Ancient Irish Yuletide Traditions, Part 3
Are you cold? Grab another blanket and settle in with a nice mug of tea (this is Ireland, forget the coffee) to read about a few more Irish Yuletide traditions. This installment has some that might really surprise you!
While American Christmas decorations are, well, often very American (take this 8-foot, LED lit Gingerbread Man, for instance,) the ancient Irish actually started one of our more understated looks. Who doesn’t love passing an old colonial with just one candle in each window? It always looks like a Christmas card come to life—those little flickers of light in all the darkness of 4 pm. The Irish called this custom “Coinneal Mór na Nollaig” (literal translation: the Great Christmas Candle, as they usually just had the one) and it was a sign that anyone cold, weary, or in need would find hospitality inside. It was tradition to have the youngest member of the family light the new candle with the stub of last year’s candle—a way of passing on the good fortune of your year to the next.
Eventually, as Paganism gave way to Christianity, these candles came to signify something less warm. When Catholicism was being oppressed through British, Protestant rule, the candle was lit and the doors left unlocked as a sign to any priests that they were welcome in that home to say a Christmas mass. When suspicious British soldiers asked about the candles, families had a plan ready: they simply said it represented a light for Mary and Joseph, to tell them they would have been welcome in their home. The British soldiers bought it, and some families, even today, hold on to the false explanation—it’s closer, after all, to the original intent.
On a lighter note: if you had to speculate, you’d probably hazard a guess that “Black Friday” was something cooked up by corporations to help boost their fourth quarter sales, right? And, in its modern iteration, you’d probably be right…but the ancient Irish did do it first! Since they obviously didn’t have Thanksgiving to mark the beginning of the holiday season, they chose December 8th for the “Margadh Mór” aka The Big Market! When Ireland was almost all rural, people would gather (generally at a crossroad, where they also gathered to dance!) to sell their wares and buy special items and gifts for the holidays to “bring home the Christmas.”
Now, these items and gifts generally weren’t the new iPhone or even new socks, but more closely in line with the Pagan tradition of feasting and giving. While the farmers went to sell their eggs, meat, and produce, they went to buy imported items that were special treats often reserved for the holiday for everyone but the wealthiest. Tobacco, tea, wines and beers, dried fruits and spices not native to Ireland, and even, simply: sugar. Sellers would often give gifts to their customers (kind of like our Black Friday discounts today,) and, much like Toys for Tots or the myriad of other Yuletide charities we have, the most prosperous farmers would make sure their less fortunate neighbors had a fresh Yule meal!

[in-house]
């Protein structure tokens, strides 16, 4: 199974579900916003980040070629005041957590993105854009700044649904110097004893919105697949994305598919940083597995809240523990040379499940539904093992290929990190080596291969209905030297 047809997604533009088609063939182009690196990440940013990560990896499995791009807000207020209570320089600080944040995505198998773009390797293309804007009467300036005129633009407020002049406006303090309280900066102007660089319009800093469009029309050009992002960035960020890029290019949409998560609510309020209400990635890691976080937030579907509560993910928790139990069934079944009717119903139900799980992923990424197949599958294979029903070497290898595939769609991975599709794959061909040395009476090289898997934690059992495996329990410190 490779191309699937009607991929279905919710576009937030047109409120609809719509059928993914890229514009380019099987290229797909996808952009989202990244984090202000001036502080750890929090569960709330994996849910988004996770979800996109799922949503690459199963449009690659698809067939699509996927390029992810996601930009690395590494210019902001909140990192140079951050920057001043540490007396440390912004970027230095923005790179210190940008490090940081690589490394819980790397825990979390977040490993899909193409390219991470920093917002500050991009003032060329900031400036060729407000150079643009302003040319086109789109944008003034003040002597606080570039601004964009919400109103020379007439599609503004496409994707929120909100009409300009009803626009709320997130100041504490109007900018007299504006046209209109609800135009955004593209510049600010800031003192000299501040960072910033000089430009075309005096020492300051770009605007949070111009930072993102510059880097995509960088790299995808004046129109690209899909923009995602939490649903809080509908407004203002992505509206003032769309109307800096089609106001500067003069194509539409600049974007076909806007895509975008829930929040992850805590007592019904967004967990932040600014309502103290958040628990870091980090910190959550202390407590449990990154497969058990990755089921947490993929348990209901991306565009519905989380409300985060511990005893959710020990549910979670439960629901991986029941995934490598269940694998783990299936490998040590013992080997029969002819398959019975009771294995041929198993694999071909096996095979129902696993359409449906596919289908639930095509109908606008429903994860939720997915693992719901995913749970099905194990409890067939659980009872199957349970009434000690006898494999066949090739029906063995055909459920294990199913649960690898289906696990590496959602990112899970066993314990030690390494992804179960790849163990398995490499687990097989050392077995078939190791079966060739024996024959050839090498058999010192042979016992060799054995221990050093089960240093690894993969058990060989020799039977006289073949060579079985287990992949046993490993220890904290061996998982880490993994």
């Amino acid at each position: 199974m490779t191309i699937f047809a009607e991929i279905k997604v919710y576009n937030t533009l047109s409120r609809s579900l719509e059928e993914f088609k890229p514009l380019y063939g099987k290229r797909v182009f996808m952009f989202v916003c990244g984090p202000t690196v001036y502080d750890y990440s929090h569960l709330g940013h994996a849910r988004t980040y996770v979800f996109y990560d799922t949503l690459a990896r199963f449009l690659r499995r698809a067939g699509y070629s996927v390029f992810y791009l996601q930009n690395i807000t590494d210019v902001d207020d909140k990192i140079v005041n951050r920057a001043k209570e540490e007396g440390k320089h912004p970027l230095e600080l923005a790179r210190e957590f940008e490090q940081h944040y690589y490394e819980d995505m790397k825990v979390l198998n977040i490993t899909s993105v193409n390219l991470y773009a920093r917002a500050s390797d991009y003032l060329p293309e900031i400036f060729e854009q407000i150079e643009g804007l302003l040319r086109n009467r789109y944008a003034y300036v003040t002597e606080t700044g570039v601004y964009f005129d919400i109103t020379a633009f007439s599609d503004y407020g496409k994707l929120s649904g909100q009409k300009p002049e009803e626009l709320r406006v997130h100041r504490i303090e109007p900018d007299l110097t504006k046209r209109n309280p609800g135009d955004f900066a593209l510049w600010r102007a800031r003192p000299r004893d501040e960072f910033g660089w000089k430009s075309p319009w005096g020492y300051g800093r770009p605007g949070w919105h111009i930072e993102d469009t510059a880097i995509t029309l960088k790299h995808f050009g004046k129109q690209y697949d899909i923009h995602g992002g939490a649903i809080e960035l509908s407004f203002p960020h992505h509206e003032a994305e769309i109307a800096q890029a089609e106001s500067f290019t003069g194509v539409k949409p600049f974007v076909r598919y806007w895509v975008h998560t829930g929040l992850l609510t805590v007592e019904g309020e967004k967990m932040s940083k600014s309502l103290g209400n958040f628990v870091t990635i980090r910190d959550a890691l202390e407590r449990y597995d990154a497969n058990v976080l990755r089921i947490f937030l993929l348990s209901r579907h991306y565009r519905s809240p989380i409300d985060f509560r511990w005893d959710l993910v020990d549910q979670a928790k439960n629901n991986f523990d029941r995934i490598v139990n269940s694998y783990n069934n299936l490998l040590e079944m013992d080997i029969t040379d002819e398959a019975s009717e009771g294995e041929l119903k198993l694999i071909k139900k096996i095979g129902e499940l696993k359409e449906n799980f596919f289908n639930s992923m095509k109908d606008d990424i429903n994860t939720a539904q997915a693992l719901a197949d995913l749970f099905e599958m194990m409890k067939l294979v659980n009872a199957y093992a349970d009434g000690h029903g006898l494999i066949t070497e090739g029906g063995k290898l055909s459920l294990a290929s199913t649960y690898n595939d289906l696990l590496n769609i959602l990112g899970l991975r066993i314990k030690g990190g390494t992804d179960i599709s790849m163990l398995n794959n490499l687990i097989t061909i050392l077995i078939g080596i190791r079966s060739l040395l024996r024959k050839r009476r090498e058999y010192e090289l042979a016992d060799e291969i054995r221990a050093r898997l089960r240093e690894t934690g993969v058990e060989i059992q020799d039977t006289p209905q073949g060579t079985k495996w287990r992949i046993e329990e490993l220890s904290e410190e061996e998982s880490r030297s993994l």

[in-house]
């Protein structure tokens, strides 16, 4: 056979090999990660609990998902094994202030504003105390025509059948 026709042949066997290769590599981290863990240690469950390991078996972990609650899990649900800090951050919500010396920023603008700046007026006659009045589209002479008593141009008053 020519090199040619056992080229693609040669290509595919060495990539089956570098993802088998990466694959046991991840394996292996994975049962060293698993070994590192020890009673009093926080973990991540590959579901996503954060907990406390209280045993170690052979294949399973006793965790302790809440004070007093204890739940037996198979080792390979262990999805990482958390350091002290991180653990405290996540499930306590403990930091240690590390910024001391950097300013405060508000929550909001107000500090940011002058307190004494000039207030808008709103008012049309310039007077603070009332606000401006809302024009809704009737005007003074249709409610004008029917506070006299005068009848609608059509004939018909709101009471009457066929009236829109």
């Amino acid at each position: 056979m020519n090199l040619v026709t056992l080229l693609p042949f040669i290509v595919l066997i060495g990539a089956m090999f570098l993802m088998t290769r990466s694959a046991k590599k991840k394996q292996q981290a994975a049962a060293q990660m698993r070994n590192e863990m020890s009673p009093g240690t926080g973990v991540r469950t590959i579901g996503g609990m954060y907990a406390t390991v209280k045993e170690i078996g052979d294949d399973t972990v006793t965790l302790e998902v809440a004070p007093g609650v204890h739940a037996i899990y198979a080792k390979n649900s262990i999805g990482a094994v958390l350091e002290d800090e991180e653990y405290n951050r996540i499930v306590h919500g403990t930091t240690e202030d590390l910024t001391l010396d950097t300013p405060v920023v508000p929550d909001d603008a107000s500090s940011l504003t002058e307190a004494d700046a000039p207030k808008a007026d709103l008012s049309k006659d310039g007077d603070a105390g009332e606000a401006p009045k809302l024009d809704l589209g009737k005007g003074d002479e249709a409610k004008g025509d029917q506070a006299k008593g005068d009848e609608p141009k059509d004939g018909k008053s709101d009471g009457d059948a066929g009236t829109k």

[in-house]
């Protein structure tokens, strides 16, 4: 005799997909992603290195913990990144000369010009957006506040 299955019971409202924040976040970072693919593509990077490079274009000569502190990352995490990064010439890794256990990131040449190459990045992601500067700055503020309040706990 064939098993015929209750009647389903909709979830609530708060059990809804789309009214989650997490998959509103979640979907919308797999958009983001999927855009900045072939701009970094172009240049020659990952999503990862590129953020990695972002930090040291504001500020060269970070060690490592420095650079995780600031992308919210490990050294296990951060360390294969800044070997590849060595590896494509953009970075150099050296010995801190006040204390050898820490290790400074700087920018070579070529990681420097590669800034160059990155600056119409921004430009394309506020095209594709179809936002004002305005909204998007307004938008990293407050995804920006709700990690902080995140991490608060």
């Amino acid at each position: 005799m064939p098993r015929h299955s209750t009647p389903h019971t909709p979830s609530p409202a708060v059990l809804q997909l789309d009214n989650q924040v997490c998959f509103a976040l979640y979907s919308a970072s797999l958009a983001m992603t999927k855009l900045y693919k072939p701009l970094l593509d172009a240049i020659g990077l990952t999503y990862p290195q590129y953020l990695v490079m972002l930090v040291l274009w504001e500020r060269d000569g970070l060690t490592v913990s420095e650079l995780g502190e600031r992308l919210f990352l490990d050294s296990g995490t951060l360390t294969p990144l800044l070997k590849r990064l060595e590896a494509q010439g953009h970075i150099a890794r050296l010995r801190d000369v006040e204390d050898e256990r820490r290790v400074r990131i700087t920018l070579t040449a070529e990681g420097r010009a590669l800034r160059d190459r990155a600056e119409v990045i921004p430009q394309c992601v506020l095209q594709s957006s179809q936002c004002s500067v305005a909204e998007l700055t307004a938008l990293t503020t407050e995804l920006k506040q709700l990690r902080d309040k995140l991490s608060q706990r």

Lastly, while the UK and Canada have Boxing Day (and Americans have “lie around in your pajamas if you don’t work in retail”) the day after Christmas, the Irish originally had “Wren Day.” We mentioned “The 12 Days of Christmas” in our first installment of this series, but have you ever wondered what’s so special about a partridge in a pear tree? Many think it’s actually a reference to Saint Stephen’s Day, or as it was known before the church got involved: Wren Day. This tradition goes back to the Celtic myth (similar to that of the Holly King and Oak King in our previous post) that the robin of the New Year killed the wren of the old during the midwinter celebrations. Thus, there were “Wren Boys” who would wear disguises, chase and kill a wren, and sing as they placed it in its tree.
The tradition of chasing and tying a dead bird to the top of a holly bush or pole becomes a little more palatable when you learn that wrens in ancient legend often represented a betrayer (first to the Celts for betraying them to invaders, and later to the Christians as St. Stephen was also betrayed by the distinctive song of the wren.) Don’t worry, these days wrens are no longer harmed the day after Christmas, but certain areas of Ireland have turned this grisly concept into something more in line with Pagan celebrations of togetherness. For example, in Dingle, one can attend a Wren Day parade where money is collected for charities by a new version of Wren Boys. Though, a bit of the tradition does live on—it’s possible you’ll play the part of the wren and get chased!
Ultimately, the ancient Irish’s Yuletide traditions are a precursor to our own, because humans, at their core, need to be reminded that, eventually, the darkness will end. There’s no year better to remind ourselves of this fundamental truth: that to be human—no matter your religion, ethnicity, or even time in history—is to look for hope. So from us here at SRL, to you at home celebrating the return of the sun however you like, leathanta saoire sona agus athbhliain faoi mhaise duit!
This post is part of a series, read about more Irish Yuletide traditions here and here. Check out the blog every Monday and Thursday for more posts about Irish history, dance culture, community news, and spotlights on our dancers, staff, and families—among other fun projects! And don’t forget to dance along with us on both Facebook and Instagram
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